One-third of Americans Have Records of Arrest or Prior Conviction, Creating Barriers to Employment, Education, Housing & Economic Opportunity
PHOENIX -- Attorney General Mark Brnovich co-led a bipartisan coalition of 22 attorneys general urging Congress to provide federal funds for state systems and technology upgrades needed to seal and expunge criminal justice records.
These funds could help some of the nearly 70 million Americans – one-third of U.S. adults – clear or expunge records of arrest or conviction. Research shows that automatic record clearing could regain billions in lost economic activity for eligible people by paving the way for secondary education, job opportunities, professional licensing, and stable housing. It would also help children and families as 30 million U.S. children --- almost one in two kids—have at least one parent with a criminal record.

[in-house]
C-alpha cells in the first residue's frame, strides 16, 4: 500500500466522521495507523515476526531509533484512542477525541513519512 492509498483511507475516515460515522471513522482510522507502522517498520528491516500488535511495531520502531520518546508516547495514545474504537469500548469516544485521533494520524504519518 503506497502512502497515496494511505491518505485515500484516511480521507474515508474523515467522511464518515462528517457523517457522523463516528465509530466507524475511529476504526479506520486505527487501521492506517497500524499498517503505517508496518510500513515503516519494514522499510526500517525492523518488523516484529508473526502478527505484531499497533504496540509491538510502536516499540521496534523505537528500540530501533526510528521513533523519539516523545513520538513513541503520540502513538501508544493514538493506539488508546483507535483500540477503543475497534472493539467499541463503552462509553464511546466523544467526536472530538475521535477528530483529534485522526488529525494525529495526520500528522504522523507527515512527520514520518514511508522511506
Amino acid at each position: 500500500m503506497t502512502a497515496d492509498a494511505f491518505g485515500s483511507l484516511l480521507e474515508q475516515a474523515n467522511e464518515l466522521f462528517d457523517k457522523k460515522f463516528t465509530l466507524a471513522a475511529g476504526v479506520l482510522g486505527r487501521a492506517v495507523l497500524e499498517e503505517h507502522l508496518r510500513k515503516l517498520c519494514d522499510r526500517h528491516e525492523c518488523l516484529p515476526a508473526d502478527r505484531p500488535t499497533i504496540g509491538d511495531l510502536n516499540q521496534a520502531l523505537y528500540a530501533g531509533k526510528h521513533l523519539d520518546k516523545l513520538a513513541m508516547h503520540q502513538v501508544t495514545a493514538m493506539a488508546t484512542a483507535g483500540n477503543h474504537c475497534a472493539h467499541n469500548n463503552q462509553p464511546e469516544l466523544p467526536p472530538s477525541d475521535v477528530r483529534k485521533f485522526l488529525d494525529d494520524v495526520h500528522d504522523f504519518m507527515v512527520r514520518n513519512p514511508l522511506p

“This isn’t a partisan issue. It’s a basic matter of fairness," said Attorney General Mark Brnovich. "Those sincerely living their lives within the law deserve the chance to compete for good jobs to support themselves and their families.”
Nearly every state has laws in place to seal or clear certain arrest or conviction records for people who have demonstrated that they have been reformed. However, only a small fraction of eligible Americans can navigate the time-consuming, confusing, and expensive processes of getting their records cleared or sealed. The coalition is asking for the investment necessary to streamline record-sealing processes and make the justice system more cost-effective and more fair.
Attorney General Mark Brnovich co-led this letter with the District of Columbia Attorney General Karl A. Racine, and they were joined by the attorneys general of Colorado, Delaware, Guam, Illinois, Iowa, Maine, Maryland, Massachusetts, Michigan, Minnesota, New Jersey, New York, North Carolina, Oregon, Pennsylvania, Rhode Island, Vermont, Virginia, and Washington.